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New Wave of Anti-corruption Protests Hits Russia

Organized by opposition leader Navalny on a public holiday, the protests led to mass arrests in Russia’s two largest cities. 

13 June 2017

Crowds spilled into the streets of cities across Russia yesterday in protest against high-level corruption. Hundreds of arrests followed, the BBC writes.


Although protests in Moscow’s Sakharov Avenue had been greenlighted by authorities, opposition leader and protest organizer Alexey Navalny posted a last-minute video on his YouTube channel announcing a change of venue, to central Tverskaya Street, on the grounds that the first location lacked a stage and proper sound systems, Russia Beyond the Headlines (RBTH) writes.


At the new venue, protesters initially mixed with crowds who came to watch a festival of re-enactments of different historical periods. Arrests happened as crowds were shouting "Russia Day!" and "Shame on you," RBTH writes. The protests in St. Petersburg followed a similar course of action, and led to arrests, while in other cities across the country, such as Ufa, Barnaul, and Irkutsk, the protests went ahead without incidents. 



Navalny didn’t get a chance to join the protesters, as he was arrested yesterday and sentenced to 30 days in jail for repeatedly calling for unlawful protests, CNN writes. During his court appearance, Navalny praised the people who followed his lead and showed their dissatisfaction at the status quo.


"I am very pleased that people came out, I am proud that I am a part of this movement in which brave, wonderful people are not afraid to go out on the streets – even under the threat of some detentions and so on," Navalny said, according to CNN.    

Navalny was also the organizer of protests across Russia this March, which were the biggest in Russia’s recent history, and which also led to a plethora of arrests.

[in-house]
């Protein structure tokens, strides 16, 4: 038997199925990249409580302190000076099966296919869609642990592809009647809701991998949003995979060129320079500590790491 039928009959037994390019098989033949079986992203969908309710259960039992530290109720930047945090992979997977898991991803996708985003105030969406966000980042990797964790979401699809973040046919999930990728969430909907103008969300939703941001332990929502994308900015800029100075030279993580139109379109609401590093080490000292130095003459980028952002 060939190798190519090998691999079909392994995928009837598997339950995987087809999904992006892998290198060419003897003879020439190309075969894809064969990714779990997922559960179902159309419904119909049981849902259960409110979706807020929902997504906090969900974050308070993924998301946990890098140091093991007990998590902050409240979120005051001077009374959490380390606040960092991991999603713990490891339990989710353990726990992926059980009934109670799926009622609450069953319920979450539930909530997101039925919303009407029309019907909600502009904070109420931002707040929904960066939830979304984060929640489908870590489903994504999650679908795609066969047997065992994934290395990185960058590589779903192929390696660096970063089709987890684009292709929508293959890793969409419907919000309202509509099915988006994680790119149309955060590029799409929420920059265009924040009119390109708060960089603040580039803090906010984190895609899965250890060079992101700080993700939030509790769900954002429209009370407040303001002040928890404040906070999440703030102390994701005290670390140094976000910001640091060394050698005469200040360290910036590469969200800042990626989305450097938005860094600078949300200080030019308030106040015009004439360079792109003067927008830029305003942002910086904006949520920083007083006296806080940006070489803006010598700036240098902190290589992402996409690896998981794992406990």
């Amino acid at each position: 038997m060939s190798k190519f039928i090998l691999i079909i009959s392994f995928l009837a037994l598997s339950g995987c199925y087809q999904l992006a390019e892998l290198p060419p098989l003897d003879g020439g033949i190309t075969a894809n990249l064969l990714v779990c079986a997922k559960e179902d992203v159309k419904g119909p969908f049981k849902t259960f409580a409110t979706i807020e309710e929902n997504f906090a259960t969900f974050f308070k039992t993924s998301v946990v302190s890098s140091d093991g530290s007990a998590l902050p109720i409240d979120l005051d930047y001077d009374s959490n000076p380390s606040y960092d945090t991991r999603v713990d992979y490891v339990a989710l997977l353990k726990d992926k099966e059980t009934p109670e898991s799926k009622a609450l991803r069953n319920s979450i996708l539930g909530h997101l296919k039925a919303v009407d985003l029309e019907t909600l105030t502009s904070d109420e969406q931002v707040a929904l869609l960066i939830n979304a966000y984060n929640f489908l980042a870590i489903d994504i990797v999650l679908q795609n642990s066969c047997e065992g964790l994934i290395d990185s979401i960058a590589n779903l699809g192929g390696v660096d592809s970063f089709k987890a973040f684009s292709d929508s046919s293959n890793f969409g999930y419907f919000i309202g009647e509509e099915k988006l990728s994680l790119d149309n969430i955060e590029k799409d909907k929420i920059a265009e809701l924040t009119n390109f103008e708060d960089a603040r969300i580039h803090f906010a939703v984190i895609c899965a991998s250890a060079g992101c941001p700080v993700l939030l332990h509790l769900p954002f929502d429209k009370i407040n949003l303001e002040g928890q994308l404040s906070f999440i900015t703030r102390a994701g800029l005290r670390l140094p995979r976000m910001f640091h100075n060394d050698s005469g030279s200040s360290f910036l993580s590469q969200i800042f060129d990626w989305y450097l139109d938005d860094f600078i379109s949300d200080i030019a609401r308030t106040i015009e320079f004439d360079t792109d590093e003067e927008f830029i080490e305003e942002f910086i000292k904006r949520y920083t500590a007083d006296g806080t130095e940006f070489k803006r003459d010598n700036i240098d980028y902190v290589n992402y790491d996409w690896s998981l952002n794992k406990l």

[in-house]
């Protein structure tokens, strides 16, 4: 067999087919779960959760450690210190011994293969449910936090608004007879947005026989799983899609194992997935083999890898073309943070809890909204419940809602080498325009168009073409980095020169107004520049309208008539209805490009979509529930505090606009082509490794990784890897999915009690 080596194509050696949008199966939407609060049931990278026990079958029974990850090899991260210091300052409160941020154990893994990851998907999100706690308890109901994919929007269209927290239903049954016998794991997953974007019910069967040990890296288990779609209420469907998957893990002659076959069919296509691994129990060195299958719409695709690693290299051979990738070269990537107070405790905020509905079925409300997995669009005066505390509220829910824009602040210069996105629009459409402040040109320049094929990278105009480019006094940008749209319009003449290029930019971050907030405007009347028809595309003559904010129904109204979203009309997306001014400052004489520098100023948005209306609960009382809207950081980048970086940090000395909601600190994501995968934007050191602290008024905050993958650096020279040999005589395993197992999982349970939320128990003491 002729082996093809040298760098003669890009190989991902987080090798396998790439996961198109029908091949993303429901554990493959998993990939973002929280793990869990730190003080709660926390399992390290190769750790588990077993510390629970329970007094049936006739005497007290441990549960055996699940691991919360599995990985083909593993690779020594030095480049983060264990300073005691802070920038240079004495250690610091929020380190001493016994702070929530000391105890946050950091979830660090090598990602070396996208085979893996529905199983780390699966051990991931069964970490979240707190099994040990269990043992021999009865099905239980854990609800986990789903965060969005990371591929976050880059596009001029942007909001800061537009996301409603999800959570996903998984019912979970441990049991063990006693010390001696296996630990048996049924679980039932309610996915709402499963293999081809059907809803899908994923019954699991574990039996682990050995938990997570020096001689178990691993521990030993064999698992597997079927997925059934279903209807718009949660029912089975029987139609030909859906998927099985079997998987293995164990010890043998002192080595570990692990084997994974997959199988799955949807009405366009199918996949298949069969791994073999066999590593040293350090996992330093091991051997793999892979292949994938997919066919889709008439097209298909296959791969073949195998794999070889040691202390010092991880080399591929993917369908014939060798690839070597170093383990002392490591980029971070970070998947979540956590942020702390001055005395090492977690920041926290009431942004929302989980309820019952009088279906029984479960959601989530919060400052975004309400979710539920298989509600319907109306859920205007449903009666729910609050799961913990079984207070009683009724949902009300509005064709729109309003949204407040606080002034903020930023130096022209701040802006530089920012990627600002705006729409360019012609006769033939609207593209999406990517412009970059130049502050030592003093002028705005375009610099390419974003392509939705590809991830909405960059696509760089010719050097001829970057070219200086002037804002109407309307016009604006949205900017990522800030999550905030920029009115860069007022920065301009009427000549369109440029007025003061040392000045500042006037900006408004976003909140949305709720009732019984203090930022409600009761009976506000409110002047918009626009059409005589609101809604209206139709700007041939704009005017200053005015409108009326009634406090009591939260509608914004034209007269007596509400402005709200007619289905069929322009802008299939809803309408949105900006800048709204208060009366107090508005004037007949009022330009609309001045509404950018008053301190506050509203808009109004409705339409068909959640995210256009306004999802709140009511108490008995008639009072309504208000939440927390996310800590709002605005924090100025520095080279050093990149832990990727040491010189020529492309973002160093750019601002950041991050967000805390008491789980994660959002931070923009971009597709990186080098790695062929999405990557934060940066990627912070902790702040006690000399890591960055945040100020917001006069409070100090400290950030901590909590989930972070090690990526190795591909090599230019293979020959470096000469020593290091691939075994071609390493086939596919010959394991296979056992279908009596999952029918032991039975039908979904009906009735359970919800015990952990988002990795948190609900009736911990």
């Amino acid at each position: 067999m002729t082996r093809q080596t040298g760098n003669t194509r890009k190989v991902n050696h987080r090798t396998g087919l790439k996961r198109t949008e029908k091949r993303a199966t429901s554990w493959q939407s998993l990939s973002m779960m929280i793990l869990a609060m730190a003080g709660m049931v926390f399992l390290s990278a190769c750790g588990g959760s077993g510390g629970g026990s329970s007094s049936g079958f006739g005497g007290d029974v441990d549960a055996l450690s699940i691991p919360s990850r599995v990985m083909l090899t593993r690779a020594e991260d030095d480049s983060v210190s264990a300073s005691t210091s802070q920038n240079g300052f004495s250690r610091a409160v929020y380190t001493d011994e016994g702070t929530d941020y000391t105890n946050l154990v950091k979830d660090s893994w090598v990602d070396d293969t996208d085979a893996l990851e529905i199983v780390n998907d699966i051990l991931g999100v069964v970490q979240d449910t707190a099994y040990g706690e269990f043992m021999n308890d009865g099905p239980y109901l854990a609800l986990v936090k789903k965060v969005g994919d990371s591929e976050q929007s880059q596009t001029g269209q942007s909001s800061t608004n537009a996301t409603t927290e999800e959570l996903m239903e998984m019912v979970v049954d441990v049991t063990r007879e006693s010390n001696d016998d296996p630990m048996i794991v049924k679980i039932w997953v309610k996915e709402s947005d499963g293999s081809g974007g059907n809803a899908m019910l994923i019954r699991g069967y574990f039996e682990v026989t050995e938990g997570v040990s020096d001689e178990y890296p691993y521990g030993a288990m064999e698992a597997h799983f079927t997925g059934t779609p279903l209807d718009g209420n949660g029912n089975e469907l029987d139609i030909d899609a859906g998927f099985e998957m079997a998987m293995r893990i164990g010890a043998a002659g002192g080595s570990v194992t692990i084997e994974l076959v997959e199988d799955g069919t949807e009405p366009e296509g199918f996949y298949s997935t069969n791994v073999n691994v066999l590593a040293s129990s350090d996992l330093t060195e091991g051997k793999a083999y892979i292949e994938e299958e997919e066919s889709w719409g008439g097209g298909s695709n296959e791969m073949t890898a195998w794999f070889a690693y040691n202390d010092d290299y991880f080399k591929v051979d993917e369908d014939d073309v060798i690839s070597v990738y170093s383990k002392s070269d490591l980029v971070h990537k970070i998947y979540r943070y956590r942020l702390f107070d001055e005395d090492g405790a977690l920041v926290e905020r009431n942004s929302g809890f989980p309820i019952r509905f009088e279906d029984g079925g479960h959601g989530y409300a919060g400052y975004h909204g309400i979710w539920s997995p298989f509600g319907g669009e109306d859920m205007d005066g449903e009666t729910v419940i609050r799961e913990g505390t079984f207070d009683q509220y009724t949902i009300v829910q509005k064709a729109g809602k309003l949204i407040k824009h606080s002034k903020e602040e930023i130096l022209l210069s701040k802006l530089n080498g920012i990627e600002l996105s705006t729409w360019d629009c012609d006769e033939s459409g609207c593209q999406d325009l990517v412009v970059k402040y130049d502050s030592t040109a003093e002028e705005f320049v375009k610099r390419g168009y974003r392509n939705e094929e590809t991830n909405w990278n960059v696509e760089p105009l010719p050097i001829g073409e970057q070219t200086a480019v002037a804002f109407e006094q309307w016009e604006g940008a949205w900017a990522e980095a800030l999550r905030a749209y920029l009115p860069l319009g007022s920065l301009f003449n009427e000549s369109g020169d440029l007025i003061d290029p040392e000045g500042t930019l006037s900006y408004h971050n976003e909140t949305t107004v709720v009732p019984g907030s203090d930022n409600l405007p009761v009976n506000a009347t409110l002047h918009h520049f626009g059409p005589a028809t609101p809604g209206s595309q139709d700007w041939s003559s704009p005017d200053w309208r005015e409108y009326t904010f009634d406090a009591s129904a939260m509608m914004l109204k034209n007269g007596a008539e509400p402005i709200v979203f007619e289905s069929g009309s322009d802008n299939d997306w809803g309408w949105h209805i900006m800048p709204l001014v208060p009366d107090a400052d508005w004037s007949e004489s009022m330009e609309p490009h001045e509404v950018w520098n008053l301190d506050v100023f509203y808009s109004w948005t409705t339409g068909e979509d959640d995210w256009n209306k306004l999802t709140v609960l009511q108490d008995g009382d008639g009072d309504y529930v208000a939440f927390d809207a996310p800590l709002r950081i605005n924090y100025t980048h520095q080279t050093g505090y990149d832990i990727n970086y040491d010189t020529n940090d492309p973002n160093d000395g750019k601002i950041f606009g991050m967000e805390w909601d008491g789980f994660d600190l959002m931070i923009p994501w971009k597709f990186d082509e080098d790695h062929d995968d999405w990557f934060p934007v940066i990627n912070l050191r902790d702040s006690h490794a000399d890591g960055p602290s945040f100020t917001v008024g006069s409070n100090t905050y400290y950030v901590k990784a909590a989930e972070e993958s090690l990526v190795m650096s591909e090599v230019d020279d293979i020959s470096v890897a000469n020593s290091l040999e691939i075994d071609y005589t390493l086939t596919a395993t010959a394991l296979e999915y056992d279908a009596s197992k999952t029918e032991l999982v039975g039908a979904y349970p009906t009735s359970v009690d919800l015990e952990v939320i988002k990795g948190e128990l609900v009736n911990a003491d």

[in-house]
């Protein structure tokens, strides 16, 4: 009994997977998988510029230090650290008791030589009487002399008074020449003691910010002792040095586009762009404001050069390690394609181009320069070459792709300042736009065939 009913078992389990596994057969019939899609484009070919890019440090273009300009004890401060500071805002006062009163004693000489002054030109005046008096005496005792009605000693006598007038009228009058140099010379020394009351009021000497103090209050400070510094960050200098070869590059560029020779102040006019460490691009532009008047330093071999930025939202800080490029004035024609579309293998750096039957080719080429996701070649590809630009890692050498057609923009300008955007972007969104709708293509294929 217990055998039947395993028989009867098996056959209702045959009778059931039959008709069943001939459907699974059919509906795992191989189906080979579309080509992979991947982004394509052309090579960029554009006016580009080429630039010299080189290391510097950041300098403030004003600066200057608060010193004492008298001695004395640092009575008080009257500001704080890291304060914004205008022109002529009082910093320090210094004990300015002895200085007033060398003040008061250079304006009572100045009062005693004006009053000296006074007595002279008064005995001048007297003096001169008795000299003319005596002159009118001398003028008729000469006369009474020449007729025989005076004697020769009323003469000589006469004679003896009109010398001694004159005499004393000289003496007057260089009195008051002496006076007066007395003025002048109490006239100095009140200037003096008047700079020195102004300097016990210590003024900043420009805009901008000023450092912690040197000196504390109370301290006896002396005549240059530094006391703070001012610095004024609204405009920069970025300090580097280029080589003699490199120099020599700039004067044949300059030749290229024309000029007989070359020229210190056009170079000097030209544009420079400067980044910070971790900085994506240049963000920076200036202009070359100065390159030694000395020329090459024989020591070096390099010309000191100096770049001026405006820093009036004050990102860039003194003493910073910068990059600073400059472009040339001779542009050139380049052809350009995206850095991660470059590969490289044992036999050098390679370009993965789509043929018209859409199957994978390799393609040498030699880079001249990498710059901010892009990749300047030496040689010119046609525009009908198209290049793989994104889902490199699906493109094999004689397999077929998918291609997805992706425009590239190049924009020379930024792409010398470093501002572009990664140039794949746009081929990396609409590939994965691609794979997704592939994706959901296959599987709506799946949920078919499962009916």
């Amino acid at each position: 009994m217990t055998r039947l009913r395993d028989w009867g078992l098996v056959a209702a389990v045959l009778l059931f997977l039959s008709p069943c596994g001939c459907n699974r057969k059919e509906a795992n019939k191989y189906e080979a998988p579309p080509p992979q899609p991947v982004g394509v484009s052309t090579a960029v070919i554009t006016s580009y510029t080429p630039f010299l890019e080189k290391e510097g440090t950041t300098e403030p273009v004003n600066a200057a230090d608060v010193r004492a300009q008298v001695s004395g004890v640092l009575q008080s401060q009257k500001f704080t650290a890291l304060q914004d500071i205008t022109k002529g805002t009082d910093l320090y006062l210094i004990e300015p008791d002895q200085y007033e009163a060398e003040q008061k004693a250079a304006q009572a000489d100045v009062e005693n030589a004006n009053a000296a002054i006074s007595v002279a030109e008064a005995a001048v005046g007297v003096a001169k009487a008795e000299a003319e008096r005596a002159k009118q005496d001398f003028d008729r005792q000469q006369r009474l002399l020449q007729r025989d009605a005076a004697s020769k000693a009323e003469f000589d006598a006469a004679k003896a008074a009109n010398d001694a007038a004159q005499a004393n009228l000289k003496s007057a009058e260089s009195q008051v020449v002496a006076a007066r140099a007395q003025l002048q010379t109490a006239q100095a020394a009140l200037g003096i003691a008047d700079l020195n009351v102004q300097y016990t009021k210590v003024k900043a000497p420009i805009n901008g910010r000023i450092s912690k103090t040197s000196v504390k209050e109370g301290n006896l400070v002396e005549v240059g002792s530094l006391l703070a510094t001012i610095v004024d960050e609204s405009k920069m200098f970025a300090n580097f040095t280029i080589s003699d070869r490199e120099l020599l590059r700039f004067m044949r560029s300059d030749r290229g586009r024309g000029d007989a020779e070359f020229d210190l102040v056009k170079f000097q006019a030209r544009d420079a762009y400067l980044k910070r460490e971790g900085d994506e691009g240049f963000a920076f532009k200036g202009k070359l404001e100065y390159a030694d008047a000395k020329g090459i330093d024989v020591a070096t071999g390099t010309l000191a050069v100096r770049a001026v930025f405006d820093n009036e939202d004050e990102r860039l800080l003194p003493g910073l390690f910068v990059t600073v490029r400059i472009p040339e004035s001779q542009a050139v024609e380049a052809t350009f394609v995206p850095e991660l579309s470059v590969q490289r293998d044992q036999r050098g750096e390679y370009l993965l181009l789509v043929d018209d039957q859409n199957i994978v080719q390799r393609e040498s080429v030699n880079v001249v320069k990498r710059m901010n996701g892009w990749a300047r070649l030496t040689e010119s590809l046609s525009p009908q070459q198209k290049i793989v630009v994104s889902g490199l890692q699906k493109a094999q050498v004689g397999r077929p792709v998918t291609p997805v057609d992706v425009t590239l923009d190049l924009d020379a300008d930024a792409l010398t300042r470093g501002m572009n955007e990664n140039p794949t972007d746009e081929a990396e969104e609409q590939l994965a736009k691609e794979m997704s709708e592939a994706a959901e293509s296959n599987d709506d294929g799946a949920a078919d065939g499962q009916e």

• The protests took place on Russia Day, a national holiday that celebrates the declaration of state sovereignty of the Russian Soviet Republic in 1990.

  • The estimates of the number of arrests vary from 200 in Moscow, according to opposition figures cited by RBTH, to 150 in Moscow and 500 in St. Petersburg, according to the Russian Ministry of Internal Affairs. OVD, an independent group monitoring arrests, cited by CNN, came up with a tally of 825 people detained in Moscow and 548 arrested in St. Petersburg.

  • The White House reacted to the arrests by asking Moscow to "immediately release all peaceful protesters,” in a rare criticism of Russia’s actions, AFP writes.

  • Oliver Stone’s four-part film, “The Putin Interviews,” started airing on Monday. “Kremlinologists have been hard at work to decipher what exactly we learn, if anything, about Putin’s and Russia’s role in the Ukraine, cyberattacks, Syria – all topics of lengthy discussion that have experts poring over the footage for signs and tells from this most slippery of statesmen. But, for the average viewer, the opportunity to watch Putin so closely, over so many hours, is mesmerizing,” the Guardian’s movie review read. 

Compiled by Ioana Caloianu

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